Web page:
In a gear-less sport, a heart rate monitor is the one high tech toy that walkers can use to improve their fitness and meet their weight loss goals. Here is why you want one and how to choose one. Next, we'll discuss different workouts in which to use a heart rate monitor.
Why Use a Heart Rate Monitor?
If you are training to walk for speed, a heart rate monitor allows you to workout at the appropriate exertion for your chosen duration. Too much exertion for too long and you are not training the right muscles and are building up too much lactic acid. Too little and you are not increasing your fitness. You should also be spacing your harder workouts, with an easy day in between. The monitor can ensure that you are not going too fast on that easy day.
A Personal Trainer on Your Wrist
For the price of a pair of shoes, you get what amounts to a personal trainer, telling you when to speed up or slow down and nagging you to get onto the trail or track.
Since I don't normally walk fast, I found the monitor to be very instructive in pushing me to get to the higher heart rates needed for my chosen workout. I can't argue that I'm going fast enough when I can see my heart rate is 10 beats per minute below the target zone I am trying to achieve.
It also provides the toy -- incentive you need to get out the door. Get a new toy and it nags to be used! Don't use it and it nags you that you had better get back to using it or you will have wasted your money!
What is a Heart Rate Monitor?
Today's heart rate monitor (abbreviated HRM) generally comes with a wireless transmitter you strap to your chest with a comfortable elastic band or wear in a special bra. The transmitter has the same accuracy as an electrocardiograph. While taking your own pulse serves the same purpose, the continuous monitoring you get with a HRM is much more convenient. The signal is transmitted to a monitor display on your wrist or bike handle, or via Bluetooth to a mobile app on your mobile device. You can use the same monitor in a variety of activities - outdoors walking, running, skating, biking, and indoors on your treadmill, stairstepper, exercycle, ski-exerciser, rower, etc. Most models are waterproof enough for swimming, but not diving.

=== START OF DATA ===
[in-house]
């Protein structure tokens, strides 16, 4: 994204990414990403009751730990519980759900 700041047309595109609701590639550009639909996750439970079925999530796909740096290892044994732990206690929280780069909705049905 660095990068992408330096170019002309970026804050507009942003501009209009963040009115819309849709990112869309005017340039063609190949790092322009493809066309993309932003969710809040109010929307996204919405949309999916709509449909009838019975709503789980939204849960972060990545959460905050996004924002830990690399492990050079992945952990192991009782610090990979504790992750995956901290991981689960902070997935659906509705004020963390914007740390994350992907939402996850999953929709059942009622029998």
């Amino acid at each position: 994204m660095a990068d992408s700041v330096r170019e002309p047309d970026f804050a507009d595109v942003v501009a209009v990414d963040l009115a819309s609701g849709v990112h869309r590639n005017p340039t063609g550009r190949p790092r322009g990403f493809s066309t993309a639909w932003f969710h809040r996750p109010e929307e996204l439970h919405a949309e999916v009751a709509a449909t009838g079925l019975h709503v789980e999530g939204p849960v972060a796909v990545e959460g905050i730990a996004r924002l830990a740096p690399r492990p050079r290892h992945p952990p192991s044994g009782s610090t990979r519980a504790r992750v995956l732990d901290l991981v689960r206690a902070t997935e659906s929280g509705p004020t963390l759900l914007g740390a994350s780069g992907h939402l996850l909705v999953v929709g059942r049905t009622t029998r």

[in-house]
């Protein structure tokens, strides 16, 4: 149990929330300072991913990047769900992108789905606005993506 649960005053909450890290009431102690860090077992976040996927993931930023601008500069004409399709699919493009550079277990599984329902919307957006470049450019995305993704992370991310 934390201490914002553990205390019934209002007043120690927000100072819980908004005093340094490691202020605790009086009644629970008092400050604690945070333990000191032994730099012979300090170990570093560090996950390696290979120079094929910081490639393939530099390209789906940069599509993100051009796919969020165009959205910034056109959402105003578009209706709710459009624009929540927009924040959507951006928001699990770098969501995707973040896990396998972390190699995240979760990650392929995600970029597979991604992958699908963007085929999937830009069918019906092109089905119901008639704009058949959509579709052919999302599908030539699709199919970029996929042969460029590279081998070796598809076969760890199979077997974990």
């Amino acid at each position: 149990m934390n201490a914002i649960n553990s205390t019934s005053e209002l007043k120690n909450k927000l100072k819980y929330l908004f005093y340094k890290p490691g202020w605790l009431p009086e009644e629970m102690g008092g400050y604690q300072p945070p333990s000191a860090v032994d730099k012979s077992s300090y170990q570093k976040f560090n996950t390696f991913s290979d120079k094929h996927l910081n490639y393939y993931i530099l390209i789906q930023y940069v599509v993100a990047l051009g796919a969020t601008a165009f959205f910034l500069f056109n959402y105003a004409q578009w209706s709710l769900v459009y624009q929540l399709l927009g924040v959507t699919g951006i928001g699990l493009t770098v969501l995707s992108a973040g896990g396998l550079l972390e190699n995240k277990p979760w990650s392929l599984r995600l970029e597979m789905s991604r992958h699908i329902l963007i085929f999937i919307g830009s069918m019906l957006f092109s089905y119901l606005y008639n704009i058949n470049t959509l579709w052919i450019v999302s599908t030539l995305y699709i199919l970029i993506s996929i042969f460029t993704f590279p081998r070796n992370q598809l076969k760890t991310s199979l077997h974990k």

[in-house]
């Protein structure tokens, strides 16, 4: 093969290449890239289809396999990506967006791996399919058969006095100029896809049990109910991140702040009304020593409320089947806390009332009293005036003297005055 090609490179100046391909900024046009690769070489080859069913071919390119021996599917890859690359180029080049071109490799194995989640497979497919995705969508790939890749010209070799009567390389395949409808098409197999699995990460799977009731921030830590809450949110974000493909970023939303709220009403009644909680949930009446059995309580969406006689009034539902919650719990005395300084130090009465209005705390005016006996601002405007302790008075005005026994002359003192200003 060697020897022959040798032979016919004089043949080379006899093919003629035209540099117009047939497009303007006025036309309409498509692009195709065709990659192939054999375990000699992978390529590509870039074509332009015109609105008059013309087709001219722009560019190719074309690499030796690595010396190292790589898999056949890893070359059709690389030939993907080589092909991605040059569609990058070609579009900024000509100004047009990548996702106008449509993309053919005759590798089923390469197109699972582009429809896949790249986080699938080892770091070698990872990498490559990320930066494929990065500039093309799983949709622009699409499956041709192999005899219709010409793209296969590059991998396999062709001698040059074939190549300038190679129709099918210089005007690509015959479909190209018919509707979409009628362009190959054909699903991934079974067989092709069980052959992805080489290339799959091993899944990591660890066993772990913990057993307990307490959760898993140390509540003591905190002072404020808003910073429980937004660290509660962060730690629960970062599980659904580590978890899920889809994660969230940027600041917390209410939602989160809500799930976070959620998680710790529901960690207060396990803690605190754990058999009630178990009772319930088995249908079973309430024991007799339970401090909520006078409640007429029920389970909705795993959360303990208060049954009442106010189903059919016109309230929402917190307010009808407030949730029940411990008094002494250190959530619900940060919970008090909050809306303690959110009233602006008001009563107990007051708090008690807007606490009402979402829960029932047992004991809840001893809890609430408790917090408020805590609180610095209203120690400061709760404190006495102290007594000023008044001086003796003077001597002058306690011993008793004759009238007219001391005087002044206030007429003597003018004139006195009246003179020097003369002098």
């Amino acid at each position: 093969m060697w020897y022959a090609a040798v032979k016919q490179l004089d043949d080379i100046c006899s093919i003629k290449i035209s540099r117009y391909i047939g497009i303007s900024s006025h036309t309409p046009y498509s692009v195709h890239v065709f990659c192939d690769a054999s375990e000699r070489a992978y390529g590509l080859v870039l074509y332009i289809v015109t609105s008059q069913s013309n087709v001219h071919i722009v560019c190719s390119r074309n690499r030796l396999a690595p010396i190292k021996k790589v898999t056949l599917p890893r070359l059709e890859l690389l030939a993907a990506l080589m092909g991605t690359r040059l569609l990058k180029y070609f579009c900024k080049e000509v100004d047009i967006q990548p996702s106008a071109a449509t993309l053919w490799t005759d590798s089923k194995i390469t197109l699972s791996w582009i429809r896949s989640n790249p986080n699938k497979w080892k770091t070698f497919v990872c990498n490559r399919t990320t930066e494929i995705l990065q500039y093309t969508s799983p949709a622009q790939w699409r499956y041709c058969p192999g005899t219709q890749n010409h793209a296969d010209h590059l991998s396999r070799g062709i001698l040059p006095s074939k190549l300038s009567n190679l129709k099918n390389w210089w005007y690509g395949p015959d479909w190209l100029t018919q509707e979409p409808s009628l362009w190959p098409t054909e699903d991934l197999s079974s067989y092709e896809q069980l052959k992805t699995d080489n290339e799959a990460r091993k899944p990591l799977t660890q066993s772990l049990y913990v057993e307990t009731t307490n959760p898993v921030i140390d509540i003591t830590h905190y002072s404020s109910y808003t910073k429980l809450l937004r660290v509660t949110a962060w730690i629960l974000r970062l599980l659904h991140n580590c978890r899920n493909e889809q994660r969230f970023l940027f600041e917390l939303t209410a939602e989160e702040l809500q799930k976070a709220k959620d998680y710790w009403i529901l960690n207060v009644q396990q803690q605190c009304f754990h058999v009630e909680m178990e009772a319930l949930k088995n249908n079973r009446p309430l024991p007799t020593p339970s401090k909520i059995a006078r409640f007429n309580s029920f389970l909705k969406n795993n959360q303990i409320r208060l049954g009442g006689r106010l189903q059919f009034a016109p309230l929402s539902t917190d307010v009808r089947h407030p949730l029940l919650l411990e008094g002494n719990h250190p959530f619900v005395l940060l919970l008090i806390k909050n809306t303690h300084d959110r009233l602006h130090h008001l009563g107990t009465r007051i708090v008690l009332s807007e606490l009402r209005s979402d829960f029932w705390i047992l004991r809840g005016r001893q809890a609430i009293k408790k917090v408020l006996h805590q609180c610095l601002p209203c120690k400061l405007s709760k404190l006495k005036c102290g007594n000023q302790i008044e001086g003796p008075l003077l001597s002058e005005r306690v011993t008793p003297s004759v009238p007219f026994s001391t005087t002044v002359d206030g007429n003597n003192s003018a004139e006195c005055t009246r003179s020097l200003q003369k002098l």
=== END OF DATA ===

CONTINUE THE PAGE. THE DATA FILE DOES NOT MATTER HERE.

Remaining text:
Less expensive are hand-held pulsemeters, which may also incorporate some features such as stopwatch. They are in the $29 - $75 range.
There are many features in the monitors, which determine the price differences. A basic unit that shows only the heart rate can be found anywhere for $79.99. From there, the price goes up with the features - up to $200 for the fuller featured monitors and above that for those that download to your computer.
- Time of Day: Since you wear the display like a watch, it is nice to have it show you the time of day, too, so you don't have to wear another watch when on your workout.
- Target Zone: It is good to head out on your workout knowing what target zone you are planning to achieve, but it is even more convenient to program it into the monitor and have it beep when you are above or below the target zone. Some models allow multiple zones to be programmed.
- Stopwatch: You may want to be timing your workout, so the stopwatch feature allows you that flexibility without additional equipment.
- Lap timer/splits: More fun for those who are concentrating on going fast and training for races.
- Alarm: Some models allow you to set one or more alarms, with a beep to alert you when you have completed an exercise segment. This comes in handy for several kinds of workouts.
- Memory: Review data such as your average heart rate during the period, save multiple periods for comparison.
- Recovery rate: View your heart rate two minutes after ending your workout, to see how fast it recovers - this is an indication of fitness level and you can use it to track improvement.
- Calories Burned: Get instant satisfaction with this calculation of how much you have burned.
- Backlight: Great if you exercise at night.
- Computer/App link: the fancier models will hook up to a computer or transmit information via Bluetooth to a phone app for you to save, view, and analyze.
Choosing the Right Heart Rate Monitor
Before You Buy a Heart Rate Monitor: Things to consider before choosing a heart rate monitor.
Heart Rate Monitors: Magic Pills or Expensive Toys? by Dave McGovern. Dave's racewalk clinic introduced me to how to use a monitor, and my reaction was to go buy one immediately.